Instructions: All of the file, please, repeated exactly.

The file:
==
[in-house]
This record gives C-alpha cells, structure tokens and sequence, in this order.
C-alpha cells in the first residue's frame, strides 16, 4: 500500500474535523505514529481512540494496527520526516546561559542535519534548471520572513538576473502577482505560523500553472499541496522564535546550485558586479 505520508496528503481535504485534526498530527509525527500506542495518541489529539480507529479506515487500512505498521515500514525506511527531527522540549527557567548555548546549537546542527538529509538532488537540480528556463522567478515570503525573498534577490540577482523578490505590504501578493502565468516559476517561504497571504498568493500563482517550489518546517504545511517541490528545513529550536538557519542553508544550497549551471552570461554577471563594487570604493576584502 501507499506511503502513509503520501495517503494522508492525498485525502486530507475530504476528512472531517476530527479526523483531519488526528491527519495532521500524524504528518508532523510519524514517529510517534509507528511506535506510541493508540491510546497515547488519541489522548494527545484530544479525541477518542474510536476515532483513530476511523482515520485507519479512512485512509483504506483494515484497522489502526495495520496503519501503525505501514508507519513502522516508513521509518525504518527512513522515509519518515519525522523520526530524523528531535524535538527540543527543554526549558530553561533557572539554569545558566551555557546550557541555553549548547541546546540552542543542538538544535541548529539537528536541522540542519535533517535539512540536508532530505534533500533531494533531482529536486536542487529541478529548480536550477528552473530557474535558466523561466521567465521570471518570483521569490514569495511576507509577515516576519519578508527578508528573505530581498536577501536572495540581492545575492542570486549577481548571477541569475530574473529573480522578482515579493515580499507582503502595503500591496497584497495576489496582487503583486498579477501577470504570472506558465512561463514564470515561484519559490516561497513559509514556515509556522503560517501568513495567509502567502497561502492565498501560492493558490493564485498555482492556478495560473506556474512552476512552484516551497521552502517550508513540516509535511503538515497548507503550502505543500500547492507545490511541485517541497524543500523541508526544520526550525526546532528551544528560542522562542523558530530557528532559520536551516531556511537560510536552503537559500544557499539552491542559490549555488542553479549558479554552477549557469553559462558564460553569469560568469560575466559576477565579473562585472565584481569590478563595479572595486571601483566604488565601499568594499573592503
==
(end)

[in-house]
This record gives C-alpha cells, structure tokens and sequence, in this order.
C-alpha cells in the first residue's frame, strides 16, 4: 500500500474535523505514529481512540494496527520526516546561559542535519534548471520572513538576473502577482505560523500553472499541496522564535546550485558586479 505520508496528503481535504485534526498530527509525527500506542495518541489529539480507529479506515487500512505498521515500514525506511527531527522540549527557567548555548546549537546542527538529509538532488537540480528556463522567478515570503525573498534577490540577482523578490505590504501578493502565468516559476517561504497571504498568493500563482517550489518546517504545511517541490528545513529550536538557519542553508544550497549551471552570461554577471563594487570604493576584502 501507499506511503502513509503520501495517503494522508492525498485525502486530507475530504476528512472531517476530527479526523483531519488526528491527519495532521500524524504528518508532523510519524514517529510517534509507528511506535506510541493508540491510546497515547488519541489522548494527545484530544479525541477518542474510536476515532483513530476511523482515520485507519479512512485512509483504506483494515484497522489502526495495520496503519501503525505501514508507519513502522516508513521509518525504518527512513522515509519518515519525522523520526530524523528531535524535538527540543527543554526549558530553561533557572539554569545558566551555557546550557541555553549548547541546546540552542543542538538544535541548529539537528536541522540542519535533517535539512540536508532530505534533500533531494533531482529536486536542487529541478529548480536550477528552473530557474535558466523561466521567465521570471518570483521569490514569495511576507509577515516576519519578508527578508528573505530581498536577501536572495540581492545575492542570486549577481548571477541569475530574473529573480522578482515579493515580499507582503502595503500591496497584497495576489496582487503583486498579477501577470504570472506558465512561463514564470515561484519559490516561497513559509514556515509556522503560517501568513495567509502567502497561502492565498501560492493558490493564485498555482492556478495560473506556474512552476512552484516551497521552502517550508513540516509535511503538515497548507503550502505543500500547492507545490511541485517541497524543500523541508526544520526550525526546532528551544528560542522562542523558530530557528532559520536551516531556511537560510536552503537559500544557499539552491542559490549555488542553479549558479554552477549557469553559462558564460553569469560568469560575466559576477565579473562585472565584481569590478563595479572595486571601483566604488565601499568594499573592503